Friday, February 12, 2010

Tiger Leaping Gorge

My friend, Leslie Miller, and I traveled to LiJiang and then Tiger Leaping Gorge in the southern province of Yunnan. In a country that has over one billion people, it was nice to escape the crowds and see few people other than other hikers and the local Chinese families who live and depend on the mountains.

The scenery was absolutely breath-taking; parts of the trail that were difficult to hike were also breath-taking. The first day of the hike especially is known as being the most intense. It's a little deceptive because the trail starts out as a paved road that just gradually starts winding into the mountain. At about the same time your lungs start to notice the altitude difference, the trail also kicks it up a notch and gets steeper. Luckily, the local Chinese men have donkeys that you can pay to ride. I think they look for the "weaker links" walking toward the trail and follow them until the weary and winded traveler agrees to pay the man to ride the donkey. Would you believe that my friend and I were pegged as just this kind of said traveler. At first, only my friend caved in to ride the donkey. But after awhile, they convinced me that I should also ride a donkey in order to keep up with my friend. They were very persuasive I might add. Plus, I was happy to have the experience of riding a donkey especially since I had heard that a part of the trail that we were quickly approaching, the 28 Bends, is incredibly steep and difficult to hike. There's no sense playing tough girl when you're in the mountains with nothing to show for it. Plus, I was happy to help out the local Chinese people.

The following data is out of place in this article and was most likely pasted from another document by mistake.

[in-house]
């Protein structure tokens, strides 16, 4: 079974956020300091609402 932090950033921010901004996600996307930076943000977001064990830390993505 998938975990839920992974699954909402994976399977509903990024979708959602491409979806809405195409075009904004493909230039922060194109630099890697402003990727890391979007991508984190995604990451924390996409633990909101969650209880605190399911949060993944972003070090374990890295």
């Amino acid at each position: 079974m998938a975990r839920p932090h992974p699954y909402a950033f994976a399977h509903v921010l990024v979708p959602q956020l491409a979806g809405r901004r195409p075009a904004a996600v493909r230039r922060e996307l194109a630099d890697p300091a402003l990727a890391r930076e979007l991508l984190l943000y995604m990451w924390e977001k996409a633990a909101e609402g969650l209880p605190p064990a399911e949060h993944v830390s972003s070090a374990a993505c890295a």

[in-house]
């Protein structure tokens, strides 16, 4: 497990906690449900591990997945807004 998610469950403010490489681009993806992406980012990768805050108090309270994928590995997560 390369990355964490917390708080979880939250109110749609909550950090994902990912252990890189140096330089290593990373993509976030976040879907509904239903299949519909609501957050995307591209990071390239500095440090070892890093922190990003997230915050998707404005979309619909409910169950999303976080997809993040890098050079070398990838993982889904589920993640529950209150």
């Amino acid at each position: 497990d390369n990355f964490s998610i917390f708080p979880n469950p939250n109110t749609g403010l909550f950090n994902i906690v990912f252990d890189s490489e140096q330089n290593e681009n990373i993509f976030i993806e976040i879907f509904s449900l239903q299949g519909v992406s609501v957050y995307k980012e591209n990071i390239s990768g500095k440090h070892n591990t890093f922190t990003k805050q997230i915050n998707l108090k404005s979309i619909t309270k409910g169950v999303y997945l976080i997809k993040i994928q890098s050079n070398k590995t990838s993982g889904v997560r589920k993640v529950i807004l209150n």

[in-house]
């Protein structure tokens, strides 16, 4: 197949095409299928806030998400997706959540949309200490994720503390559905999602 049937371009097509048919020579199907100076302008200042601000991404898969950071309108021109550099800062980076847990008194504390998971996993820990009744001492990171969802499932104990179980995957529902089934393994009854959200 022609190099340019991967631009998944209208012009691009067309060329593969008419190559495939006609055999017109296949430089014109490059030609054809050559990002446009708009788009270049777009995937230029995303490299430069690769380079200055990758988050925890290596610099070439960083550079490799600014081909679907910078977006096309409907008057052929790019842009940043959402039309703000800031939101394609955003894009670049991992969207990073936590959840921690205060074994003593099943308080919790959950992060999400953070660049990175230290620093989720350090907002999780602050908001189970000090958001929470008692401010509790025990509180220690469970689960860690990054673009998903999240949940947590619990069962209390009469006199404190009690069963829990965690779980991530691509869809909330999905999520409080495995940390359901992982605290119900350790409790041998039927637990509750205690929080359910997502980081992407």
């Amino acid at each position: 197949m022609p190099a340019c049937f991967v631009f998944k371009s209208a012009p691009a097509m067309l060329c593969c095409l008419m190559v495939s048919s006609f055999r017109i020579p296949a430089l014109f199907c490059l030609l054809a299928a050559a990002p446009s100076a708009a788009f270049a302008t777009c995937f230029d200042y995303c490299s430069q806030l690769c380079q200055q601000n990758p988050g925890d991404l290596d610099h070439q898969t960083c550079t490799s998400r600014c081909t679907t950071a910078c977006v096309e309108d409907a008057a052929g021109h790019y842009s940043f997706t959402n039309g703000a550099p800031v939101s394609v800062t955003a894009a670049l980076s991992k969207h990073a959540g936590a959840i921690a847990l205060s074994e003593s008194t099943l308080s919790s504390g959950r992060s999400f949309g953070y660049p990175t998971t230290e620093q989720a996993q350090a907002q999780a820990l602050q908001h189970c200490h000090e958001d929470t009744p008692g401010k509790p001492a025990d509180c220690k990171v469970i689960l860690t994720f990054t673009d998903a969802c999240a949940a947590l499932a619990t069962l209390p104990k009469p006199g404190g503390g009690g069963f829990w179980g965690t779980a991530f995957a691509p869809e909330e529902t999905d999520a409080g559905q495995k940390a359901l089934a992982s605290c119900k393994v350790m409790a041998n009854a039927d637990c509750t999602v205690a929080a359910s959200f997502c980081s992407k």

During the hike, we enjoyed talking to the men who owned and led the donkeys. They shared many interesting things about the trail, their job, and their families. I realized that this was their main source of income...depending on tourists to need to ride donkeys to climb the mountain.They both shared that they were poor and had to pay to send their children to school. During this ride, I really started to see the difficulty of their lives. While my friend and I were leisurely enjoying the scenery, the men had to hike the most difficult part of the trail. When we arrived at the guesthouse at about 4:00 in the afternoon, the men still had to ride their donkeys home before the dark set in. Yes, their life did not sound easy even though they live on a beautiful mountain, they have to work hard for what they get. Talking to these two men who so carefully led their donkeys to carry us safely to the top of the mountain was an enriching and enlightening experience.

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